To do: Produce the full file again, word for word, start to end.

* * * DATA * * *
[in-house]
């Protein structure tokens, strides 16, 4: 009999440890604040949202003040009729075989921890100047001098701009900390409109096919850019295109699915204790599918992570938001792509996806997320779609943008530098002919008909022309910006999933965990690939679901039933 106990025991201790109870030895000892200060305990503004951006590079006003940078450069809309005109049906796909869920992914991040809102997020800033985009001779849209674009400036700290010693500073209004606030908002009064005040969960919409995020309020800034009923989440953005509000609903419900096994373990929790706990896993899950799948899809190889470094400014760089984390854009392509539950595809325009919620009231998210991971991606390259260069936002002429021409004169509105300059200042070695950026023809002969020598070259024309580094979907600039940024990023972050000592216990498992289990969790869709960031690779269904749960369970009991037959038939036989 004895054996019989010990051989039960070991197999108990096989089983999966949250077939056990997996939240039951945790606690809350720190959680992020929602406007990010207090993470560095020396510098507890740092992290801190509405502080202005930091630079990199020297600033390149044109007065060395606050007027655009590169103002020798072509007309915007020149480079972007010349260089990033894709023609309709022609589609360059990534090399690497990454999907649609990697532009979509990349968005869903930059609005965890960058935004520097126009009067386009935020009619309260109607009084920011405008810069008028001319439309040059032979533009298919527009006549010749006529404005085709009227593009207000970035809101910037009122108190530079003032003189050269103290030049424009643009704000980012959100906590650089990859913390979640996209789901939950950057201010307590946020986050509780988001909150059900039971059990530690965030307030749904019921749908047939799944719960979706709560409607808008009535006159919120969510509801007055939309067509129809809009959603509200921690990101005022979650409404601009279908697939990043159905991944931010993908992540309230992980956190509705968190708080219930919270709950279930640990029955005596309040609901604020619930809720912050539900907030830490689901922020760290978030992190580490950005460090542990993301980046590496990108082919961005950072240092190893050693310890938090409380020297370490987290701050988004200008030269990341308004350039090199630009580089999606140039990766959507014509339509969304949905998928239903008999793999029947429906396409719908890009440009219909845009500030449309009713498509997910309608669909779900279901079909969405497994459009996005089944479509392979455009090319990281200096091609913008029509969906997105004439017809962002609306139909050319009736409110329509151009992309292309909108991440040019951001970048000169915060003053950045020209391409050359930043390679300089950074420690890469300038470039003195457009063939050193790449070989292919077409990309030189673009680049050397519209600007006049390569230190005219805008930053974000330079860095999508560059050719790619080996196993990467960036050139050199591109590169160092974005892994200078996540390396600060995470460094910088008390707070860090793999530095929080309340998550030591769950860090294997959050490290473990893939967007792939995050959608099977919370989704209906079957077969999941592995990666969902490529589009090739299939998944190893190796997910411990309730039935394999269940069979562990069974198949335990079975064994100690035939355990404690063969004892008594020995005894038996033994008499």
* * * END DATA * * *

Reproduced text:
[in-house]
């Protein structure tokens, strides 16, 4: 009999440890604040949202003040009729075989921890100047001098701009900390409109096919850019295109699915204790599918992570938001792509996806997320779609943008530098002919008909022309910006999933965990690939679901039933 106990025991201790109870030895000892200060305990503004951006590079006003940078450069809309005109049906796909869920992914991040809102997020800033985009001779849209674009400036700290010693500073209004606030908002009064005040969960919409995020309020800034009923989440953005509000609903419900096994373990929790706990896993899950799948899809190889470094400014760089984390854009392509539950595809325009919620009231998210991971991606390259260069936002002429021409004169509105300059200042070695950026023809002969020598070259024309580094979907600039940024990023972050000592216990498992289990969790869709960031690779269904749960369970009991037959038939036989 004895054996019989010990051989039960070991197999108990096989089983999966949250077939056990997996939240039951945790606690809350720190959680992020929602406007990010207090993470560095020396510098507890740092992290801190509405502080202005930091630079990199020297600033390149044109007065060395606050007027655009590169103002020798072509007309915007020149480079972007010349260089990033894709023609309709022609589609360059990534090399690497990454999907649609990697532009979509990349968005869903930059609005965890960058935004520097126009009067386009935020009619309260109607009084920011405008810069008028001319439309040059032979533009298919527009006549010749006529404005085709009227593009207000970035809101910037009122108190530079003032003189050269103290030049424009643009704000980012959100906590650089990859913390979640996209789901939950950057201010307590946020986050509780988001909150059900039971059990530690965030307030749904019921749908047939799944719960979706709560409607808008009535006159919120969510509801007055939309067509129809809009959603509200921690990101005022979650409404601009279908697939990043159905991944931010993908992540309230992980956190509705968190708080219930919270709950279930640990029955005596309040609901604020619930809720912050539900907030830490689901922020760290978030992190580490950005460090542990993301980046590496990108082919961005950072240092190893050693310890938090409380020297370490987290701050988004200008030269990341308004350039090199630009580089999606140039990766959507014509339509969304949905998928239903008999793999029947429906396409719908890009440009219909845009500030449309009713498509997910309608669909779900279901079909969405497994459009996005089944479509392979455009090319990281200096091609913008029509969906997105004439017809962002609306139909050319009736409110329509151009992309292309909108991440040019951001970048000169915060003053950045020209391409050359930043390679300089950074420690890469300038470039003195457009063939050193790449070989292919077409990309030189673009680049050397519209600007006049390569230190005219805008930053974000330079860095999508560059050719790619080996196993990467960036050139050199591109590169160092974005892994200078996540390396600060995470460094910088008390707070860090793999530095929080309340998550030591769950860090294997959050490290473990893939967007792939995050959608099977919370989704209906079957077969999941592995990666969902490529589009090739299939998944190893190796997910411990309730039935394999269940069979562990069974198949335990079975064994100690035939355990404690063969004892008594020995005894038996033994008499």